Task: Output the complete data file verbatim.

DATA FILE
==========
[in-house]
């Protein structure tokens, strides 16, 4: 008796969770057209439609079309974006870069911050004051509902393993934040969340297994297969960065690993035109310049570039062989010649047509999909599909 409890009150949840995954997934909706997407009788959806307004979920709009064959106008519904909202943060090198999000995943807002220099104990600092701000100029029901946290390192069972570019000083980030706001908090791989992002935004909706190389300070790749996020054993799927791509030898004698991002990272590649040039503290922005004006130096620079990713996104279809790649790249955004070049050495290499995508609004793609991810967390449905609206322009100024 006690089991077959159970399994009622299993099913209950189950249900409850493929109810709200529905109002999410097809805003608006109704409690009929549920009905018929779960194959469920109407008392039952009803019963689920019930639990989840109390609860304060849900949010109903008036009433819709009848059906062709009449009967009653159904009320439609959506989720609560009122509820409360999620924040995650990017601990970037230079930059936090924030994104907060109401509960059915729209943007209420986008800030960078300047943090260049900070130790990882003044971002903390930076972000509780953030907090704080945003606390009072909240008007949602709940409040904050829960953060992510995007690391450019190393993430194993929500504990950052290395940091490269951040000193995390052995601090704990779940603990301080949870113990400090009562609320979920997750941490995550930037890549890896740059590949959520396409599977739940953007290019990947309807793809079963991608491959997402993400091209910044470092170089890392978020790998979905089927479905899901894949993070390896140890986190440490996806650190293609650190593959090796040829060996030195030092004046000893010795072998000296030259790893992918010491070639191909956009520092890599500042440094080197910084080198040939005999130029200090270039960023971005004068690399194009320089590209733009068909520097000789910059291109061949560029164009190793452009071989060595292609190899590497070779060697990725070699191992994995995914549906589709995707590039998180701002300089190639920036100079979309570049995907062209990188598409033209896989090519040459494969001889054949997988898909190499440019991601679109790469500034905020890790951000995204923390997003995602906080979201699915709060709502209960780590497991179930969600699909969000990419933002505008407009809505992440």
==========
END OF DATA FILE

[in-house]
């Protein structure tokens, strides 16, 4: 008796969770057209439609079309974006870069911050004051509902393993934040969340297994297969960065690993035109310049570039062989010649047509999909599909 409890009150949840995954997934909706997407009788959806307004979920709009064959106008519904909202943060090198999000995943807002220099104990600092701000100029029901946290390192069972570019000083980030706001908090791989992002935004909706190389300070790749996020054993799927791509030898004698991002990272590649040039503290922005004006130096620079990713996104279809790649790249955004070049050495290499995508609004793609991810967390449905609206322009100024 006690089991077959159970399994009622299993099913209950189950249900409850493929109810709200529905109002999410097809805003608006109704409690009929549920009905018929779960194959469920109407008392039952009803019963689920019930639990989840109390609860304060849900949010109903008036009433819709009848059906062709009449009967009653159904009320439609959506989720609560009122509820409360999620924040995650990017601990970037230079930059936090924030994104907060109401509960059915729209943007209420986008800030960078300047943090260049900070130790990882003044971002903390930076972000509780953030907090704080945003606390009072909240008007949602709940409040904050829960953060992510995007690391450019190393993430194993929500504990950052290395940091490269951040000193995390052995601090704990779940603990301080949870113990400090009562609320979920997750941490995550930037890549890896740059590949959520396409599977739940953007290019990947309807793809079963991608491959997402993400091209910044470092170089890392978020790998979905089927479905899901894949993070390896140890986190440490996806650190293609650190593959090796040829060996030195030092004046000893010795072998000296030259790893992918010491070639191909956009520092890599500042440094080197910084080198040939005999130029200090270039960023971005004068690399194009320089590209733009068909520097000789910059291109061949560029164009190793452009071989060595292609190899590497070779060697990725070699191992994995995914549906589709995707590039998180701002300089190639920036100079979309570049995907062209990188598409033209896989090519040459494969001889054949997988898909190499440019991601679109790469500034905020890790951000995204923390997003995602906080979201699915709060709502209960780590497991179930969600699909969000990419933002505008407009809505992440």